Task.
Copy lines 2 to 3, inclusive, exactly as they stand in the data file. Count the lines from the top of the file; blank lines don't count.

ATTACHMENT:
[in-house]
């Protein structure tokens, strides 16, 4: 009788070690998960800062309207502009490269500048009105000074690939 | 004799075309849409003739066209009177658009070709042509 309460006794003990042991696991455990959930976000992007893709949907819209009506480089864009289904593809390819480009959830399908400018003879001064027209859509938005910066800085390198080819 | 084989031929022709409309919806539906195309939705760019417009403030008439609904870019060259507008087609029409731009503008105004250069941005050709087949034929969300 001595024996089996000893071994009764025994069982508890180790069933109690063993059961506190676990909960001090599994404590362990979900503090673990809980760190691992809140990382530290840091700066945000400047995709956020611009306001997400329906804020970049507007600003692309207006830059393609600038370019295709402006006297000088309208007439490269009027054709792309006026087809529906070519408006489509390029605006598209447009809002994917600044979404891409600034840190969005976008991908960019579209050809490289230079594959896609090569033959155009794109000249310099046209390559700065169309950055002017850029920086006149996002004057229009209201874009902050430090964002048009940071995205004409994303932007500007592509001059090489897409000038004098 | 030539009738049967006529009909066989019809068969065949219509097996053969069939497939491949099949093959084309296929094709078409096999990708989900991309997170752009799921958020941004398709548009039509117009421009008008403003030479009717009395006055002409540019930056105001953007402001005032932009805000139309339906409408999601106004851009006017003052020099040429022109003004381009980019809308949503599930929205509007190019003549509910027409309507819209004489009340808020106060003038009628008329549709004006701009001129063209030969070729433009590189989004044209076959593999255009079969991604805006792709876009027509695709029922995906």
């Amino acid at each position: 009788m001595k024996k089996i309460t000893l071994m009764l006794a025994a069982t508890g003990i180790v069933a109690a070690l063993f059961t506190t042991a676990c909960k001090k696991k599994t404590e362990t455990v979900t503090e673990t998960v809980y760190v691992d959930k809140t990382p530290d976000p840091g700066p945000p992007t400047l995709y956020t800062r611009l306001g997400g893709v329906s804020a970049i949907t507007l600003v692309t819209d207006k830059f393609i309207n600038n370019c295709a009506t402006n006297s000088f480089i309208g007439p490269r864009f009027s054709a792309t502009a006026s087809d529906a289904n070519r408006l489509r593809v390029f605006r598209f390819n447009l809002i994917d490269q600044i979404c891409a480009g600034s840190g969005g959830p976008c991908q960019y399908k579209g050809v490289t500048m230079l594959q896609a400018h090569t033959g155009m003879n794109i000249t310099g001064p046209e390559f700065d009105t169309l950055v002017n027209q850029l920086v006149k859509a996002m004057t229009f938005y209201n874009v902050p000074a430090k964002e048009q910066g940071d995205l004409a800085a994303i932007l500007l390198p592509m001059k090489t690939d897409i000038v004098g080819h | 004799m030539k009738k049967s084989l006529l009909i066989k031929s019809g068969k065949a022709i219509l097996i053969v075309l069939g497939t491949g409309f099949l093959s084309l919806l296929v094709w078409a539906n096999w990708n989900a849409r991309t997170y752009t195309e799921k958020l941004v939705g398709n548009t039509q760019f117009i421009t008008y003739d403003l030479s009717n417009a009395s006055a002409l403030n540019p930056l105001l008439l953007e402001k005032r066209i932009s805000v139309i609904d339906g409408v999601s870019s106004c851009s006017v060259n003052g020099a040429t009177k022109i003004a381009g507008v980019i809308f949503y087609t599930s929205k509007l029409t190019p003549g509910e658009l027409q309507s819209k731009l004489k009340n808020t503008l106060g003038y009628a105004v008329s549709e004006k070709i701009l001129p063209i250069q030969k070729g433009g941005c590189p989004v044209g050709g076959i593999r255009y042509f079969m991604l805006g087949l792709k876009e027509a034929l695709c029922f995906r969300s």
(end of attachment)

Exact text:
């Protein structure tokens, strides 16, 4: 009788070690998960800062309207502009490269500048009105000074690939 | 004799075309849409003739066209009177658009070709042509 309460006794003990042991696991455990959930976000992007893709949907819209009506480089864009289904593809390819480009959830399908400018003879001064027209859509938005910066800085390198080819 | 084989031929022709409309919806539906195309939705760019417009403030008439609904870019060259507008087609029409731009503008105004250069941005050709087949034929969300 001595024996089996000893071994009764025994069982508890180790069933109690063993059961506190676990909960001090599994404590362990979900503090673990809980760190691992809140990382530290840091700066945000400047995709956020611009306001997400329906804020970049507007600003692309207006830059393609600038370019295709402006006297000088309208007439490269009027054709792309006026087809529906070519408006489509390029605006598209447009809002994917600044979404891409600034840190969005976008991908960019579209050809490289230079594959896609090569033959155009794109000249310099046209390559700065169309950055002017850029920086006149996002004057229009209201874009902050430090964002048009940071995205004409994303932007500007592509001059090489897409000038004098 | 030539009738049967006529009909066989019809068969065949219509097996053969069939497939491949099949093959084309296929094709078409096999990708989900991309997170752009799921958020941004398709548009039509117009421009008008403003030479009717009395006055002409540019930056105001953007402001005032932009805000139309339906409408999601106004851009006017003052020099040429022109003004381009980019809308949503599930929205509007190019003549509910027409309507819209004489009340808020106060003038009628008329549709004006701009001129063209030969070729433009590189989004044209076959593999255009079969991604805006792709876009027509695709029922995906």
């Amino acid at each position: 009788m001595k024996k089996i309460t000893l071994m009764l006794a025994a069982t508890g003990i180790v069933a109690a070690l063993f059961t506190t042991a676990c909960k001090k696991k599994t404590e362990t455990v979900t503090e673990t998960v809980y760190v691992d959930k809140t990382p530290d976000p840091g700066p945000p992007t400047l995709y956020t800062r611009l306001g997400g893709v329906s804020a970049i949907t507007l600003v692309t819209d207006k830059f393609i309207n600038n370019c295709a009506t402006n006297s000088f480089i309208g007439p490269r864009f009027s054709a792309t502009a006026s087809d529906a289904n070519r408006l489509r593809v390029f605006r598209f390819n447009l809002i994917d490269q600044i979404c891409a480009g600034s840190g969005g959830p976008c991908q960019y399908k579209g050809v490289t500048m230079l594959q896609a400018h090569t033959g155009m003879n794109i000249t310099g001064p046209e390559f700065d009105t169309l950055v002017n027209q850029l920086v006149k859509a996002m004057t229009f938005y209201n874009v902050p000074a430090k964002e048009q910066g940071d995205l004409a800085a994303i932007l500007l390198p592509m001059k090489t690939d897409i000038v004098g080819h | 004799m030539k009738k049967s084989l006529l009909i066989k031929s019809g068969k065949a022709i219509l097996i053969v075309l069939g497939t491949g409309f099949l093959s084309l919806l296929v094709w078409a539906n096999w990708n989900a849409r991309t997170y752009t195309e799921k958020l941004v939705g398709n548009t039509q760019f117009i421009t008008y003739d403003l030479s009717n417009a009395s006055a002409l403030n540019p930056l105001l008439l953007e402001k005032r066209i932009s805000v139309i609904d339906g409408v999601s870019s106004c851009s006017v060259n003052g020099a040429t009177k022109i003004a381009g507008v980019i809308f949503y087609t599930s929205k509007l029409t190019p003549g509910e658009l027409q309507s819209k731009l004489k009340n808020t503008l106060g003038y009628a105004v008329s549709e004006k070709i701009l001129p063209i250069q030969k070729g433009g941005c590189p989004v044209g050709g076959i593999r255009y042509f079969m991604l805006g087949l792709k876009e027509a034929l695709c029922f995906r969300s």